The campers next to them were noisy, rude, and downright obnoxious. She winced as more profanity echoed through the woods. Her husband had insisted that camping would be “educational and wholesome fun for the kids.” He’d sure gotten the educational part right!

That morning, they packed up their belongings to head to another campground. But, when they were about to pull out…

(Stories need only touch on this topic in some way to qualify.)

I never thought I’d turn my son over to a group of strangers in the middle of the forest. 100 miles to the closest town. My latest husband, Scott, sitting by my side, encouraging, or dare I say demanding, that I trust these grown men covered in camouflage.

They are confident that my child can be transformed from a defiant teen into a respectful, young man with a promising future. And for the low price of $2,500, they will make it happen in only one week.

My son sits across the room. His brooding, glossy eyes staring at me. Greasy hair plastered against his forehead. I’m certain he’s stoned. As of late, he always is.

I reread the contract terms. I must agree to hold everyone harmless if anything were to happen. They assure me these are general legal terms written into every camp contract.

The possibility of something bad happening makes me sick. But the potential consequences of doing nothing are much worse.

Mr. Willow, the camp director, escorts us to the exit. “You’ve made a good choice. Camp Timber is all about providing a safe place for troubled teens like Timothy.” He points to a leather craft studio where teenagers are hammering buckles on to strips of dyed leather. “We’re giving these boys the structure they so desperately need.” He smiles and pats Timmy on the back. “You’ll fit right in, son.”

“You’re not really going to leave me here?” Timmy whispers in my ear as we reach the guard gate.

“I tried to warn you that Scott was serious about this.” I wrap my arm around his shoulders and squeeze. “It’s just one week, kiddo. Follow the rules and you’ll be fine.” I try to smile, but my lips refuse to go along with the lie.

“Scott, I… we can’t do this.” I touch his arm as he shifts the car into reverse. “I’m sure he’s learned a valuable lesson. I’ve never seen Timmy this scared.”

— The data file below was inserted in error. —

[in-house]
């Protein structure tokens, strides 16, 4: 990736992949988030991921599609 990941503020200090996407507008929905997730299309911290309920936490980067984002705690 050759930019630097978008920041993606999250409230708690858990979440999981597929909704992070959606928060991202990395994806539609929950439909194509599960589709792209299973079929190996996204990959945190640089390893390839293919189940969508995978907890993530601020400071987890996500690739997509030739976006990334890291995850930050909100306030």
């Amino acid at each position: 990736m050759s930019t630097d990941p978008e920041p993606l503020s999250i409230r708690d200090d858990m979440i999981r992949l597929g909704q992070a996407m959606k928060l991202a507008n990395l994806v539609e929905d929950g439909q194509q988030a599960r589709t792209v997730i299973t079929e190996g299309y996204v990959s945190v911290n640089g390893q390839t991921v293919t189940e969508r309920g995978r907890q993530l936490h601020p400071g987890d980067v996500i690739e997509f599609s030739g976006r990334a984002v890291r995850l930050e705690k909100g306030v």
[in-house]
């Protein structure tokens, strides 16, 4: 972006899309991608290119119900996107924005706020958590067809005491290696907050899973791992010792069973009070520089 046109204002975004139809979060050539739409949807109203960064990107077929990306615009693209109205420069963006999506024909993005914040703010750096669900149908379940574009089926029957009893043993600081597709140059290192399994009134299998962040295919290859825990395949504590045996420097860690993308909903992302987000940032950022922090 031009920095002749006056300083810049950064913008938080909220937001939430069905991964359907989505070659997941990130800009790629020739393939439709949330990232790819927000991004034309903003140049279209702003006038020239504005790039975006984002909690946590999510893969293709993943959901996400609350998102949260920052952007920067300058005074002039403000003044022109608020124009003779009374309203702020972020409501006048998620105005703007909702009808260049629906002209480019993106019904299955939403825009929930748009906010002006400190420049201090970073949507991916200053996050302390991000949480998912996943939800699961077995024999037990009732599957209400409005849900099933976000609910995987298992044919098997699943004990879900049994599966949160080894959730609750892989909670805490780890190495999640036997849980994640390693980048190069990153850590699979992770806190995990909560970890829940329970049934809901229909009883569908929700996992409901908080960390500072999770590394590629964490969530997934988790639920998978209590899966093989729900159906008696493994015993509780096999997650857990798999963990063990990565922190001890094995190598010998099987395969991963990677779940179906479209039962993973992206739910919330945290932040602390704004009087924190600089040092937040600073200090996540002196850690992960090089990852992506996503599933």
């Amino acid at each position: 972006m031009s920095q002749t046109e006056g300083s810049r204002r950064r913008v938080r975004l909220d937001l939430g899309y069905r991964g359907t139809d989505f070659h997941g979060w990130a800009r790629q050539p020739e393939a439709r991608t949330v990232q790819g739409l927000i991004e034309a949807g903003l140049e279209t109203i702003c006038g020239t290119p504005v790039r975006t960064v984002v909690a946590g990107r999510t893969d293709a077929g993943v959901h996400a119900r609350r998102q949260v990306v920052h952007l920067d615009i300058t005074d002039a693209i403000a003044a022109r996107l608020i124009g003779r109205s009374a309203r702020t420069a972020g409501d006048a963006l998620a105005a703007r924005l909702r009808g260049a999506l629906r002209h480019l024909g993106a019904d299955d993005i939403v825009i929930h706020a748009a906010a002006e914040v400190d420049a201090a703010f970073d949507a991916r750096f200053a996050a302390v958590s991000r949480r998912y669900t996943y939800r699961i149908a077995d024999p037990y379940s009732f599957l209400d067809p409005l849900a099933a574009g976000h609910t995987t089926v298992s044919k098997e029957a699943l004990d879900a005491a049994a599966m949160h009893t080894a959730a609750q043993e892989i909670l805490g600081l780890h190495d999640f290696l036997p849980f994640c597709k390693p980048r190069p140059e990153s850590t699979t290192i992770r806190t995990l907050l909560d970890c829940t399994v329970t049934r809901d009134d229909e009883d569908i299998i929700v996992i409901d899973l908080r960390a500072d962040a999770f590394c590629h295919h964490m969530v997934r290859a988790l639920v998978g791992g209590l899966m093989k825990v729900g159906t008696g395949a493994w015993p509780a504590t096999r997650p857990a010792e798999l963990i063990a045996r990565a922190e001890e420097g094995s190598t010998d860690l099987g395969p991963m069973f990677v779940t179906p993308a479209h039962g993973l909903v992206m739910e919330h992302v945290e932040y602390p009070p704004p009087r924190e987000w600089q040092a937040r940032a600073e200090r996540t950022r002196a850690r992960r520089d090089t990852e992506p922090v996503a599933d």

Scott steps on the accelerator and heads for the exit. “Three school fights. Two trips to the hospital for stitches. Pot in his bedroom drawer. Goddamn it, Sharon. What choice do we really have?”

“You’re not allowed to swear at me.” I shake my finger at him. “And I don’t know what to do, but this doesn’t feel right.”

Later that night, we receive an incoming call. Scott picks up the receiver and listens. With closed eyes he mutters, “Yes, I understand the risks.” He hangs up the phone. “That was the director from Camp Timber.”

“Is everything okay?”

“Timmy’s been violent. Resisting their rules. Trying to run away.”

“Oh dear God. We need to go get him.”

Scott sits up and rearranges his pillow to support his back. “Don’t freak out, but I granted permission for mild shock treatment.”

“You did what?” I jump out of bed and for the next several hours I call the camp until my fingers grow numb.

Scott seems to find pleasure in reminding me that our contract forbids incoming parent communication.

The following Sunday, we return to the camp. Silence now follows us everywhere, and the car ride is no exception. On our way up the mountain, I stare out the window and watch palm trees morph into pines. When he was young, Timmy used to love collecting pine cones. Every year, he’d make his nana a wreath. Part of me knows that little boy still exists. He’s just playing hide-and-seek, and he’s very good at hiding.

When we pull into the campground, I spot my son standing out front in formation. He’s wearing a white shirt and black tie. His hair is cut in a military style.

“Hello, Mother.” He greets me with a kiss on the cheek. “Scott.” He nods in his stepfather’s direction.

“It’s so good to see you, Timmy. You look dashing.” I run my hand down the side of his clean-shaven face.

“I prefer to be called Timothy, if that is acceptable?” He looks at me with a cold, blank stare in his eyes.

“Yes, of course.”

“I shall get lemonade for us.” The boy pivots on his heels and heads over to a banquet table filled with beverages.

When he returns, he passes a glass to Scott, but his fingers slip and the cup tumbles, splashing yellow, sticky liquid on Scott’s cargo shorts.

“Damn it, Timmy. Look what you’ve done.”

Suddenly, all conversation ceases and every teen camper’s eyes fixate on Scott.

“That language is not tolerated here.” Timothy’s voice is monotone.

“Excuse me, boy? I’ll say whatever the hell I want.”

“Not here you won’t.” The corners of Timothy’s mouth curl upwards.

“Why you little son-of-a…”

“Clean his mouth out.” A teenage girl with face tattoos begins to chant, “Soap.. soap.”

Four young men join in, and throw their fists into the air, forming a circle around Scott. “Soap. Soap….”

Scott tries to run but he can’t get through the sea of angry teenagers.

Two guards and a nurse approach me. “Ma’am, do we have permission to treat your spouse?” The nurse holds up a bar of soap and a tongue scraper.

“Absolutely.” I nod.

Timothy looks over at me and smiles.

“I finally found my little boy.”